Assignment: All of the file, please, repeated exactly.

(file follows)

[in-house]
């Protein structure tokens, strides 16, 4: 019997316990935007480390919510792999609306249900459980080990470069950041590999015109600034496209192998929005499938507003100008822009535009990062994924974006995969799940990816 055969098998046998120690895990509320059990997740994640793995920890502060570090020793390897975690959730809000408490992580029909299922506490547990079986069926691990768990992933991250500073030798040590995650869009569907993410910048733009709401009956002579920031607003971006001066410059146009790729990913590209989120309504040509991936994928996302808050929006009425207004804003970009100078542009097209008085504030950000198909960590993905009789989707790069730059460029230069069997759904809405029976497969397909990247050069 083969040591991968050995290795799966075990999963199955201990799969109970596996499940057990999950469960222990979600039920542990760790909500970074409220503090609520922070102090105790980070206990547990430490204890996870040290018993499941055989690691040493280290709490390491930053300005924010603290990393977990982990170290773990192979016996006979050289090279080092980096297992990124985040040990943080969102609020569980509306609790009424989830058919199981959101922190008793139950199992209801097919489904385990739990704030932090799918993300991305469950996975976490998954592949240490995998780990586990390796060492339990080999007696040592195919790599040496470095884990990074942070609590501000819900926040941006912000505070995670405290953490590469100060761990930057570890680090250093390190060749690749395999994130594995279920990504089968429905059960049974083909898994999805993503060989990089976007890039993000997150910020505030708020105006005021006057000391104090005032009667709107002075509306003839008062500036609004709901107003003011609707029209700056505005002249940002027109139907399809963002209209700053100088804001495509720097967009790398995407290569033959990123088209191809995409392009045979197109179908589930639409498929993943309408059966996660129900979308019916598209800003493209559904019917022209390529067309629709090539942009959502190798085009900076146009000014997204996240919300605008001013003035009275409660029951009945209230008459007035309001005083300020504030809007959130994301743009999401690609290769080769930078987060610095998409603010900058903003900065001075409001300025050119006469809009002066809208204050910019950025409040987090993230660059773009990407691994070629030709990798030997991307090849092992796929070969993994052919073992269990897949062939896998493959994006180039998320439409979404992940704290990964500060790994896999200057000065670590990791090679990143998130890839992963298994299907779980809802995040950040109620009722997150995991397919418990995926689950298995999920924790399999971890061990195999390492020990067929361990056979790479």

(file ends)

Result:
[in-house]
């Protein structure tokens, strides 16, 4: 019997316990935007480390919510792999609306249900459980080990470069950041590999015109600034496209192998929005499938507003100008822009535009990062994924974006995969799940990816 055969098998046998120690895990509320059990997740994640793995920890502060570090020793390897975690959730809000408490992580029909299922506490547990079986069926691990768990992933991250500073030798040590995650869009569907993410910048733009709401009956002579920031607003971006001066410059146009790729990913590209989120309504040509991936994928996302808050929006009425207004804003970009100078542009097209008085504030950000198909960590993905009789989707790069730059460029230069069997759904809405029976497969397909990247050069 083969040591991968050995290795799966075990999963199955201990799969109970596996499940057990999950469960222990979600039920542990760790909500970074409220503090609520922070102090105790980070206990547990430490204890996870040290018993499941055989690691040493280290709490390491930053300005924010603290990393977990982990170290773990192979016996006979050289090279080092980096297992990124985040040990943080969102609020569980509306609790009424989830058919199981959101922190008793139950199992209801097919489904385990739990704030932090799918993300991305469950996975976490998954592949240490995998780990586990390796060492339990080999007696040592195919790599040496470095884990990074942070609590501000819900926040941006912000505070995670405290953490590469100060761990930057570890680090250093390190060749690749395999994130594995279920990504089968429905059960049974083909898994999805993503060989990089976007890039993000997150910020505030708020105006005021006057000391104090005032009667709107002075509306003839008062500036609004709901107003003011609707029209700056505005002249940002027109139907399809963002209209700053100088804001495509720097967009790398995407290569033959990123088209191809995409392009045979197109179908589930639409498929993943309408059966996660129900979308019916598209800003493209559904019917022209390529067309629709090539942009959502190798085009900076146009000014997204996240919300605008001013003035009275409660029951009945209230008459007035309001005083300020504030809007959130994301743009999401690609290769080769930078987060610095998409603010900058903003900065001075409001300025050119006469809009002066809208204050910019950025409040987090993230660059773009990407691994070629030709990798030997991307090849092992796929070969993994052919073992269990897949062939896998493959994006180039998320439409979404992940704290990964500060790994896999200057000065670590990791090679990143998130890839992963298994299907779980809802995040950040109620009722997150995991397919418990995926689950298995999920924790399999971890061990195999390492020990067929361990056979790479």